Nevada City Planning Commission addresses seating, trail issues in Sugarloaf recommendations |

Nevada City Planning Commission addresses seating, trail issues in Sugarloaf recommendations

Residents might have more seating options in the future while enjoying panoramic views of Nevada City from atop Sugarloaf Mountain.

During a meeting on Thursday, the Nevada City Planning Commission recommended staff to include a provision in the master plan that will guide the use of benches and picnic tables on the 36-acre natural reserve.

“They want to make that a possibility,” said Parks and Recreation Supervisor Dawn Zydonis. “They don’t want it completely written in the plan that we will not allow any more benches or picnic tables.”

Three donated chairs sit on Sugarloaf now, but the current policy restricts the construction of further benches on the mountain, Zydonis said.

Another issue that spurred some disagreement among commissioners and residents was how mountain bikes should use Sugarloaf Mountain.

The center of the debate was whether the city should build a trail that both hikers and bikers could use.

Opponents of a shared trail pointed to the difference in speed between the two user groups as a possible concern; proponents argued that having more than one trail goes against the recommended policies of “being light on the land.”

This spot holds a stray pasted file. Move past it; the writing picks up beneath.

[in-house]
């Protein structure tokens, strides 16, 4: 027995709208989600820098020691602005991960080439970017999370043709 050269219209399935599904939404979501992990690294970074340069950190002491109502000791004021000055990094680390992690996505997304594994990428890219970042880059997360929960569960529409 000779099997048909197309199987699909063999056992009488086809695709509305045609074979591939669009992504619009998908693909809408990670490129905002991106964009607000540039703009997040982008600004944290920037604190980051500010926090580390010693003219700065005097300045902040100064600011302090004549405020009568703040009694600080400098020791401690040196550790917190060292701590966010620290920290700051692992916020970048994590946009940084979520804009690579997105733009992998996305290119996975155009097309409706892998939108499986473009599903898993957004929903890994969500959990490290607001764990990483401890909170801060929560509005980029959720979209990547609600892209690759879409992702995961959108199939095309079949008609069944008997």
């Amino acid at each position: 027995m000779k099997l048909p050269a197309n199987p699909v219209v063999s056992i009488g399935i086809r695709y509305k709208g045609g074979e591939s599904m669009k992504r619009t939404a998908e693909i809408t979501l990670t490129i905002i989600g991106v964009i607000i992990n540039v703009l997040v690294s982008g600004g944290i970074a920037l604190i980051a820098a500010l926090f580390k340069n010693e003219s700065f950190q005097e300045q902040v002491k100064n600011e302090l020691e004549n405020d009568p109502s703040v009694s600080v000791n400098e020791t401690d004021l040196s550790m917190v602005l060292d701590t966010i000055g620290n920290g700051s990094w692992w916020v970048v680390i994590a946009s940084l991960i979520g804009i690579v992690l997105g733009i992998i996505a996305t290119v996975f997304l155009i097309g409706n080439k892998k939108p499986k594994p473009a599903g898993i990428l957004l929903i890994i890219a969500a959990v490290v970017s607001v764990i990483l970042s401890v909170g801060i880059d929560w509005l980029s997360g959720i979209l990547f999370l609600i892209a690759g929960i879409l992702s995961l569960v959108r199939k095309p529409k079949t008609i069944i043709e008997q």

Zydonis said many people gravitated toward having shared usage on Sugarloaf, but she will discuss the issue with trail designers to work out a solution.

The draft plan is composed of the community input taken from several public meetings, as well as material from a draft master plan developed in 2011 to secure county funding.

“As with any public project, there is a diversity of public opinions, but we did have a lot of consensus on the two items,” Zydonis said.

According to a survey collected by the staff after a Dec. 8 workshop, most residents wanted to add more connections between the mountain and the town, as well as to trails, sidewalks and bike lanes. But many people also saw “minimal uses” and “minimal impacts” as important principles to uphold.

Nevada City purchased Sugarloaf Mountain from the Mull family for $450,000 in 2011. Since then the city has been working toward annexing the open-spaced property so it falls within the city limit.

Zydonis said part of the reason for that effort is so the city doesn’t have to go through the county when it comes to the regulation of the property.

“Even though a lot of the ordinances are very similar,” Zydonis said, “it is still best to fully own it and feel fully be responsible for it.”

The revised draft plan will be submitted to the city council in a February meeting.

“There are a lot of ideas, they are all good ideas,” said Zydonis. “It’s just figuring out what we feel is best for the city.”

To contact Staff Writer Teresa Yinmeng Liu, please call 530-477-4236, or email

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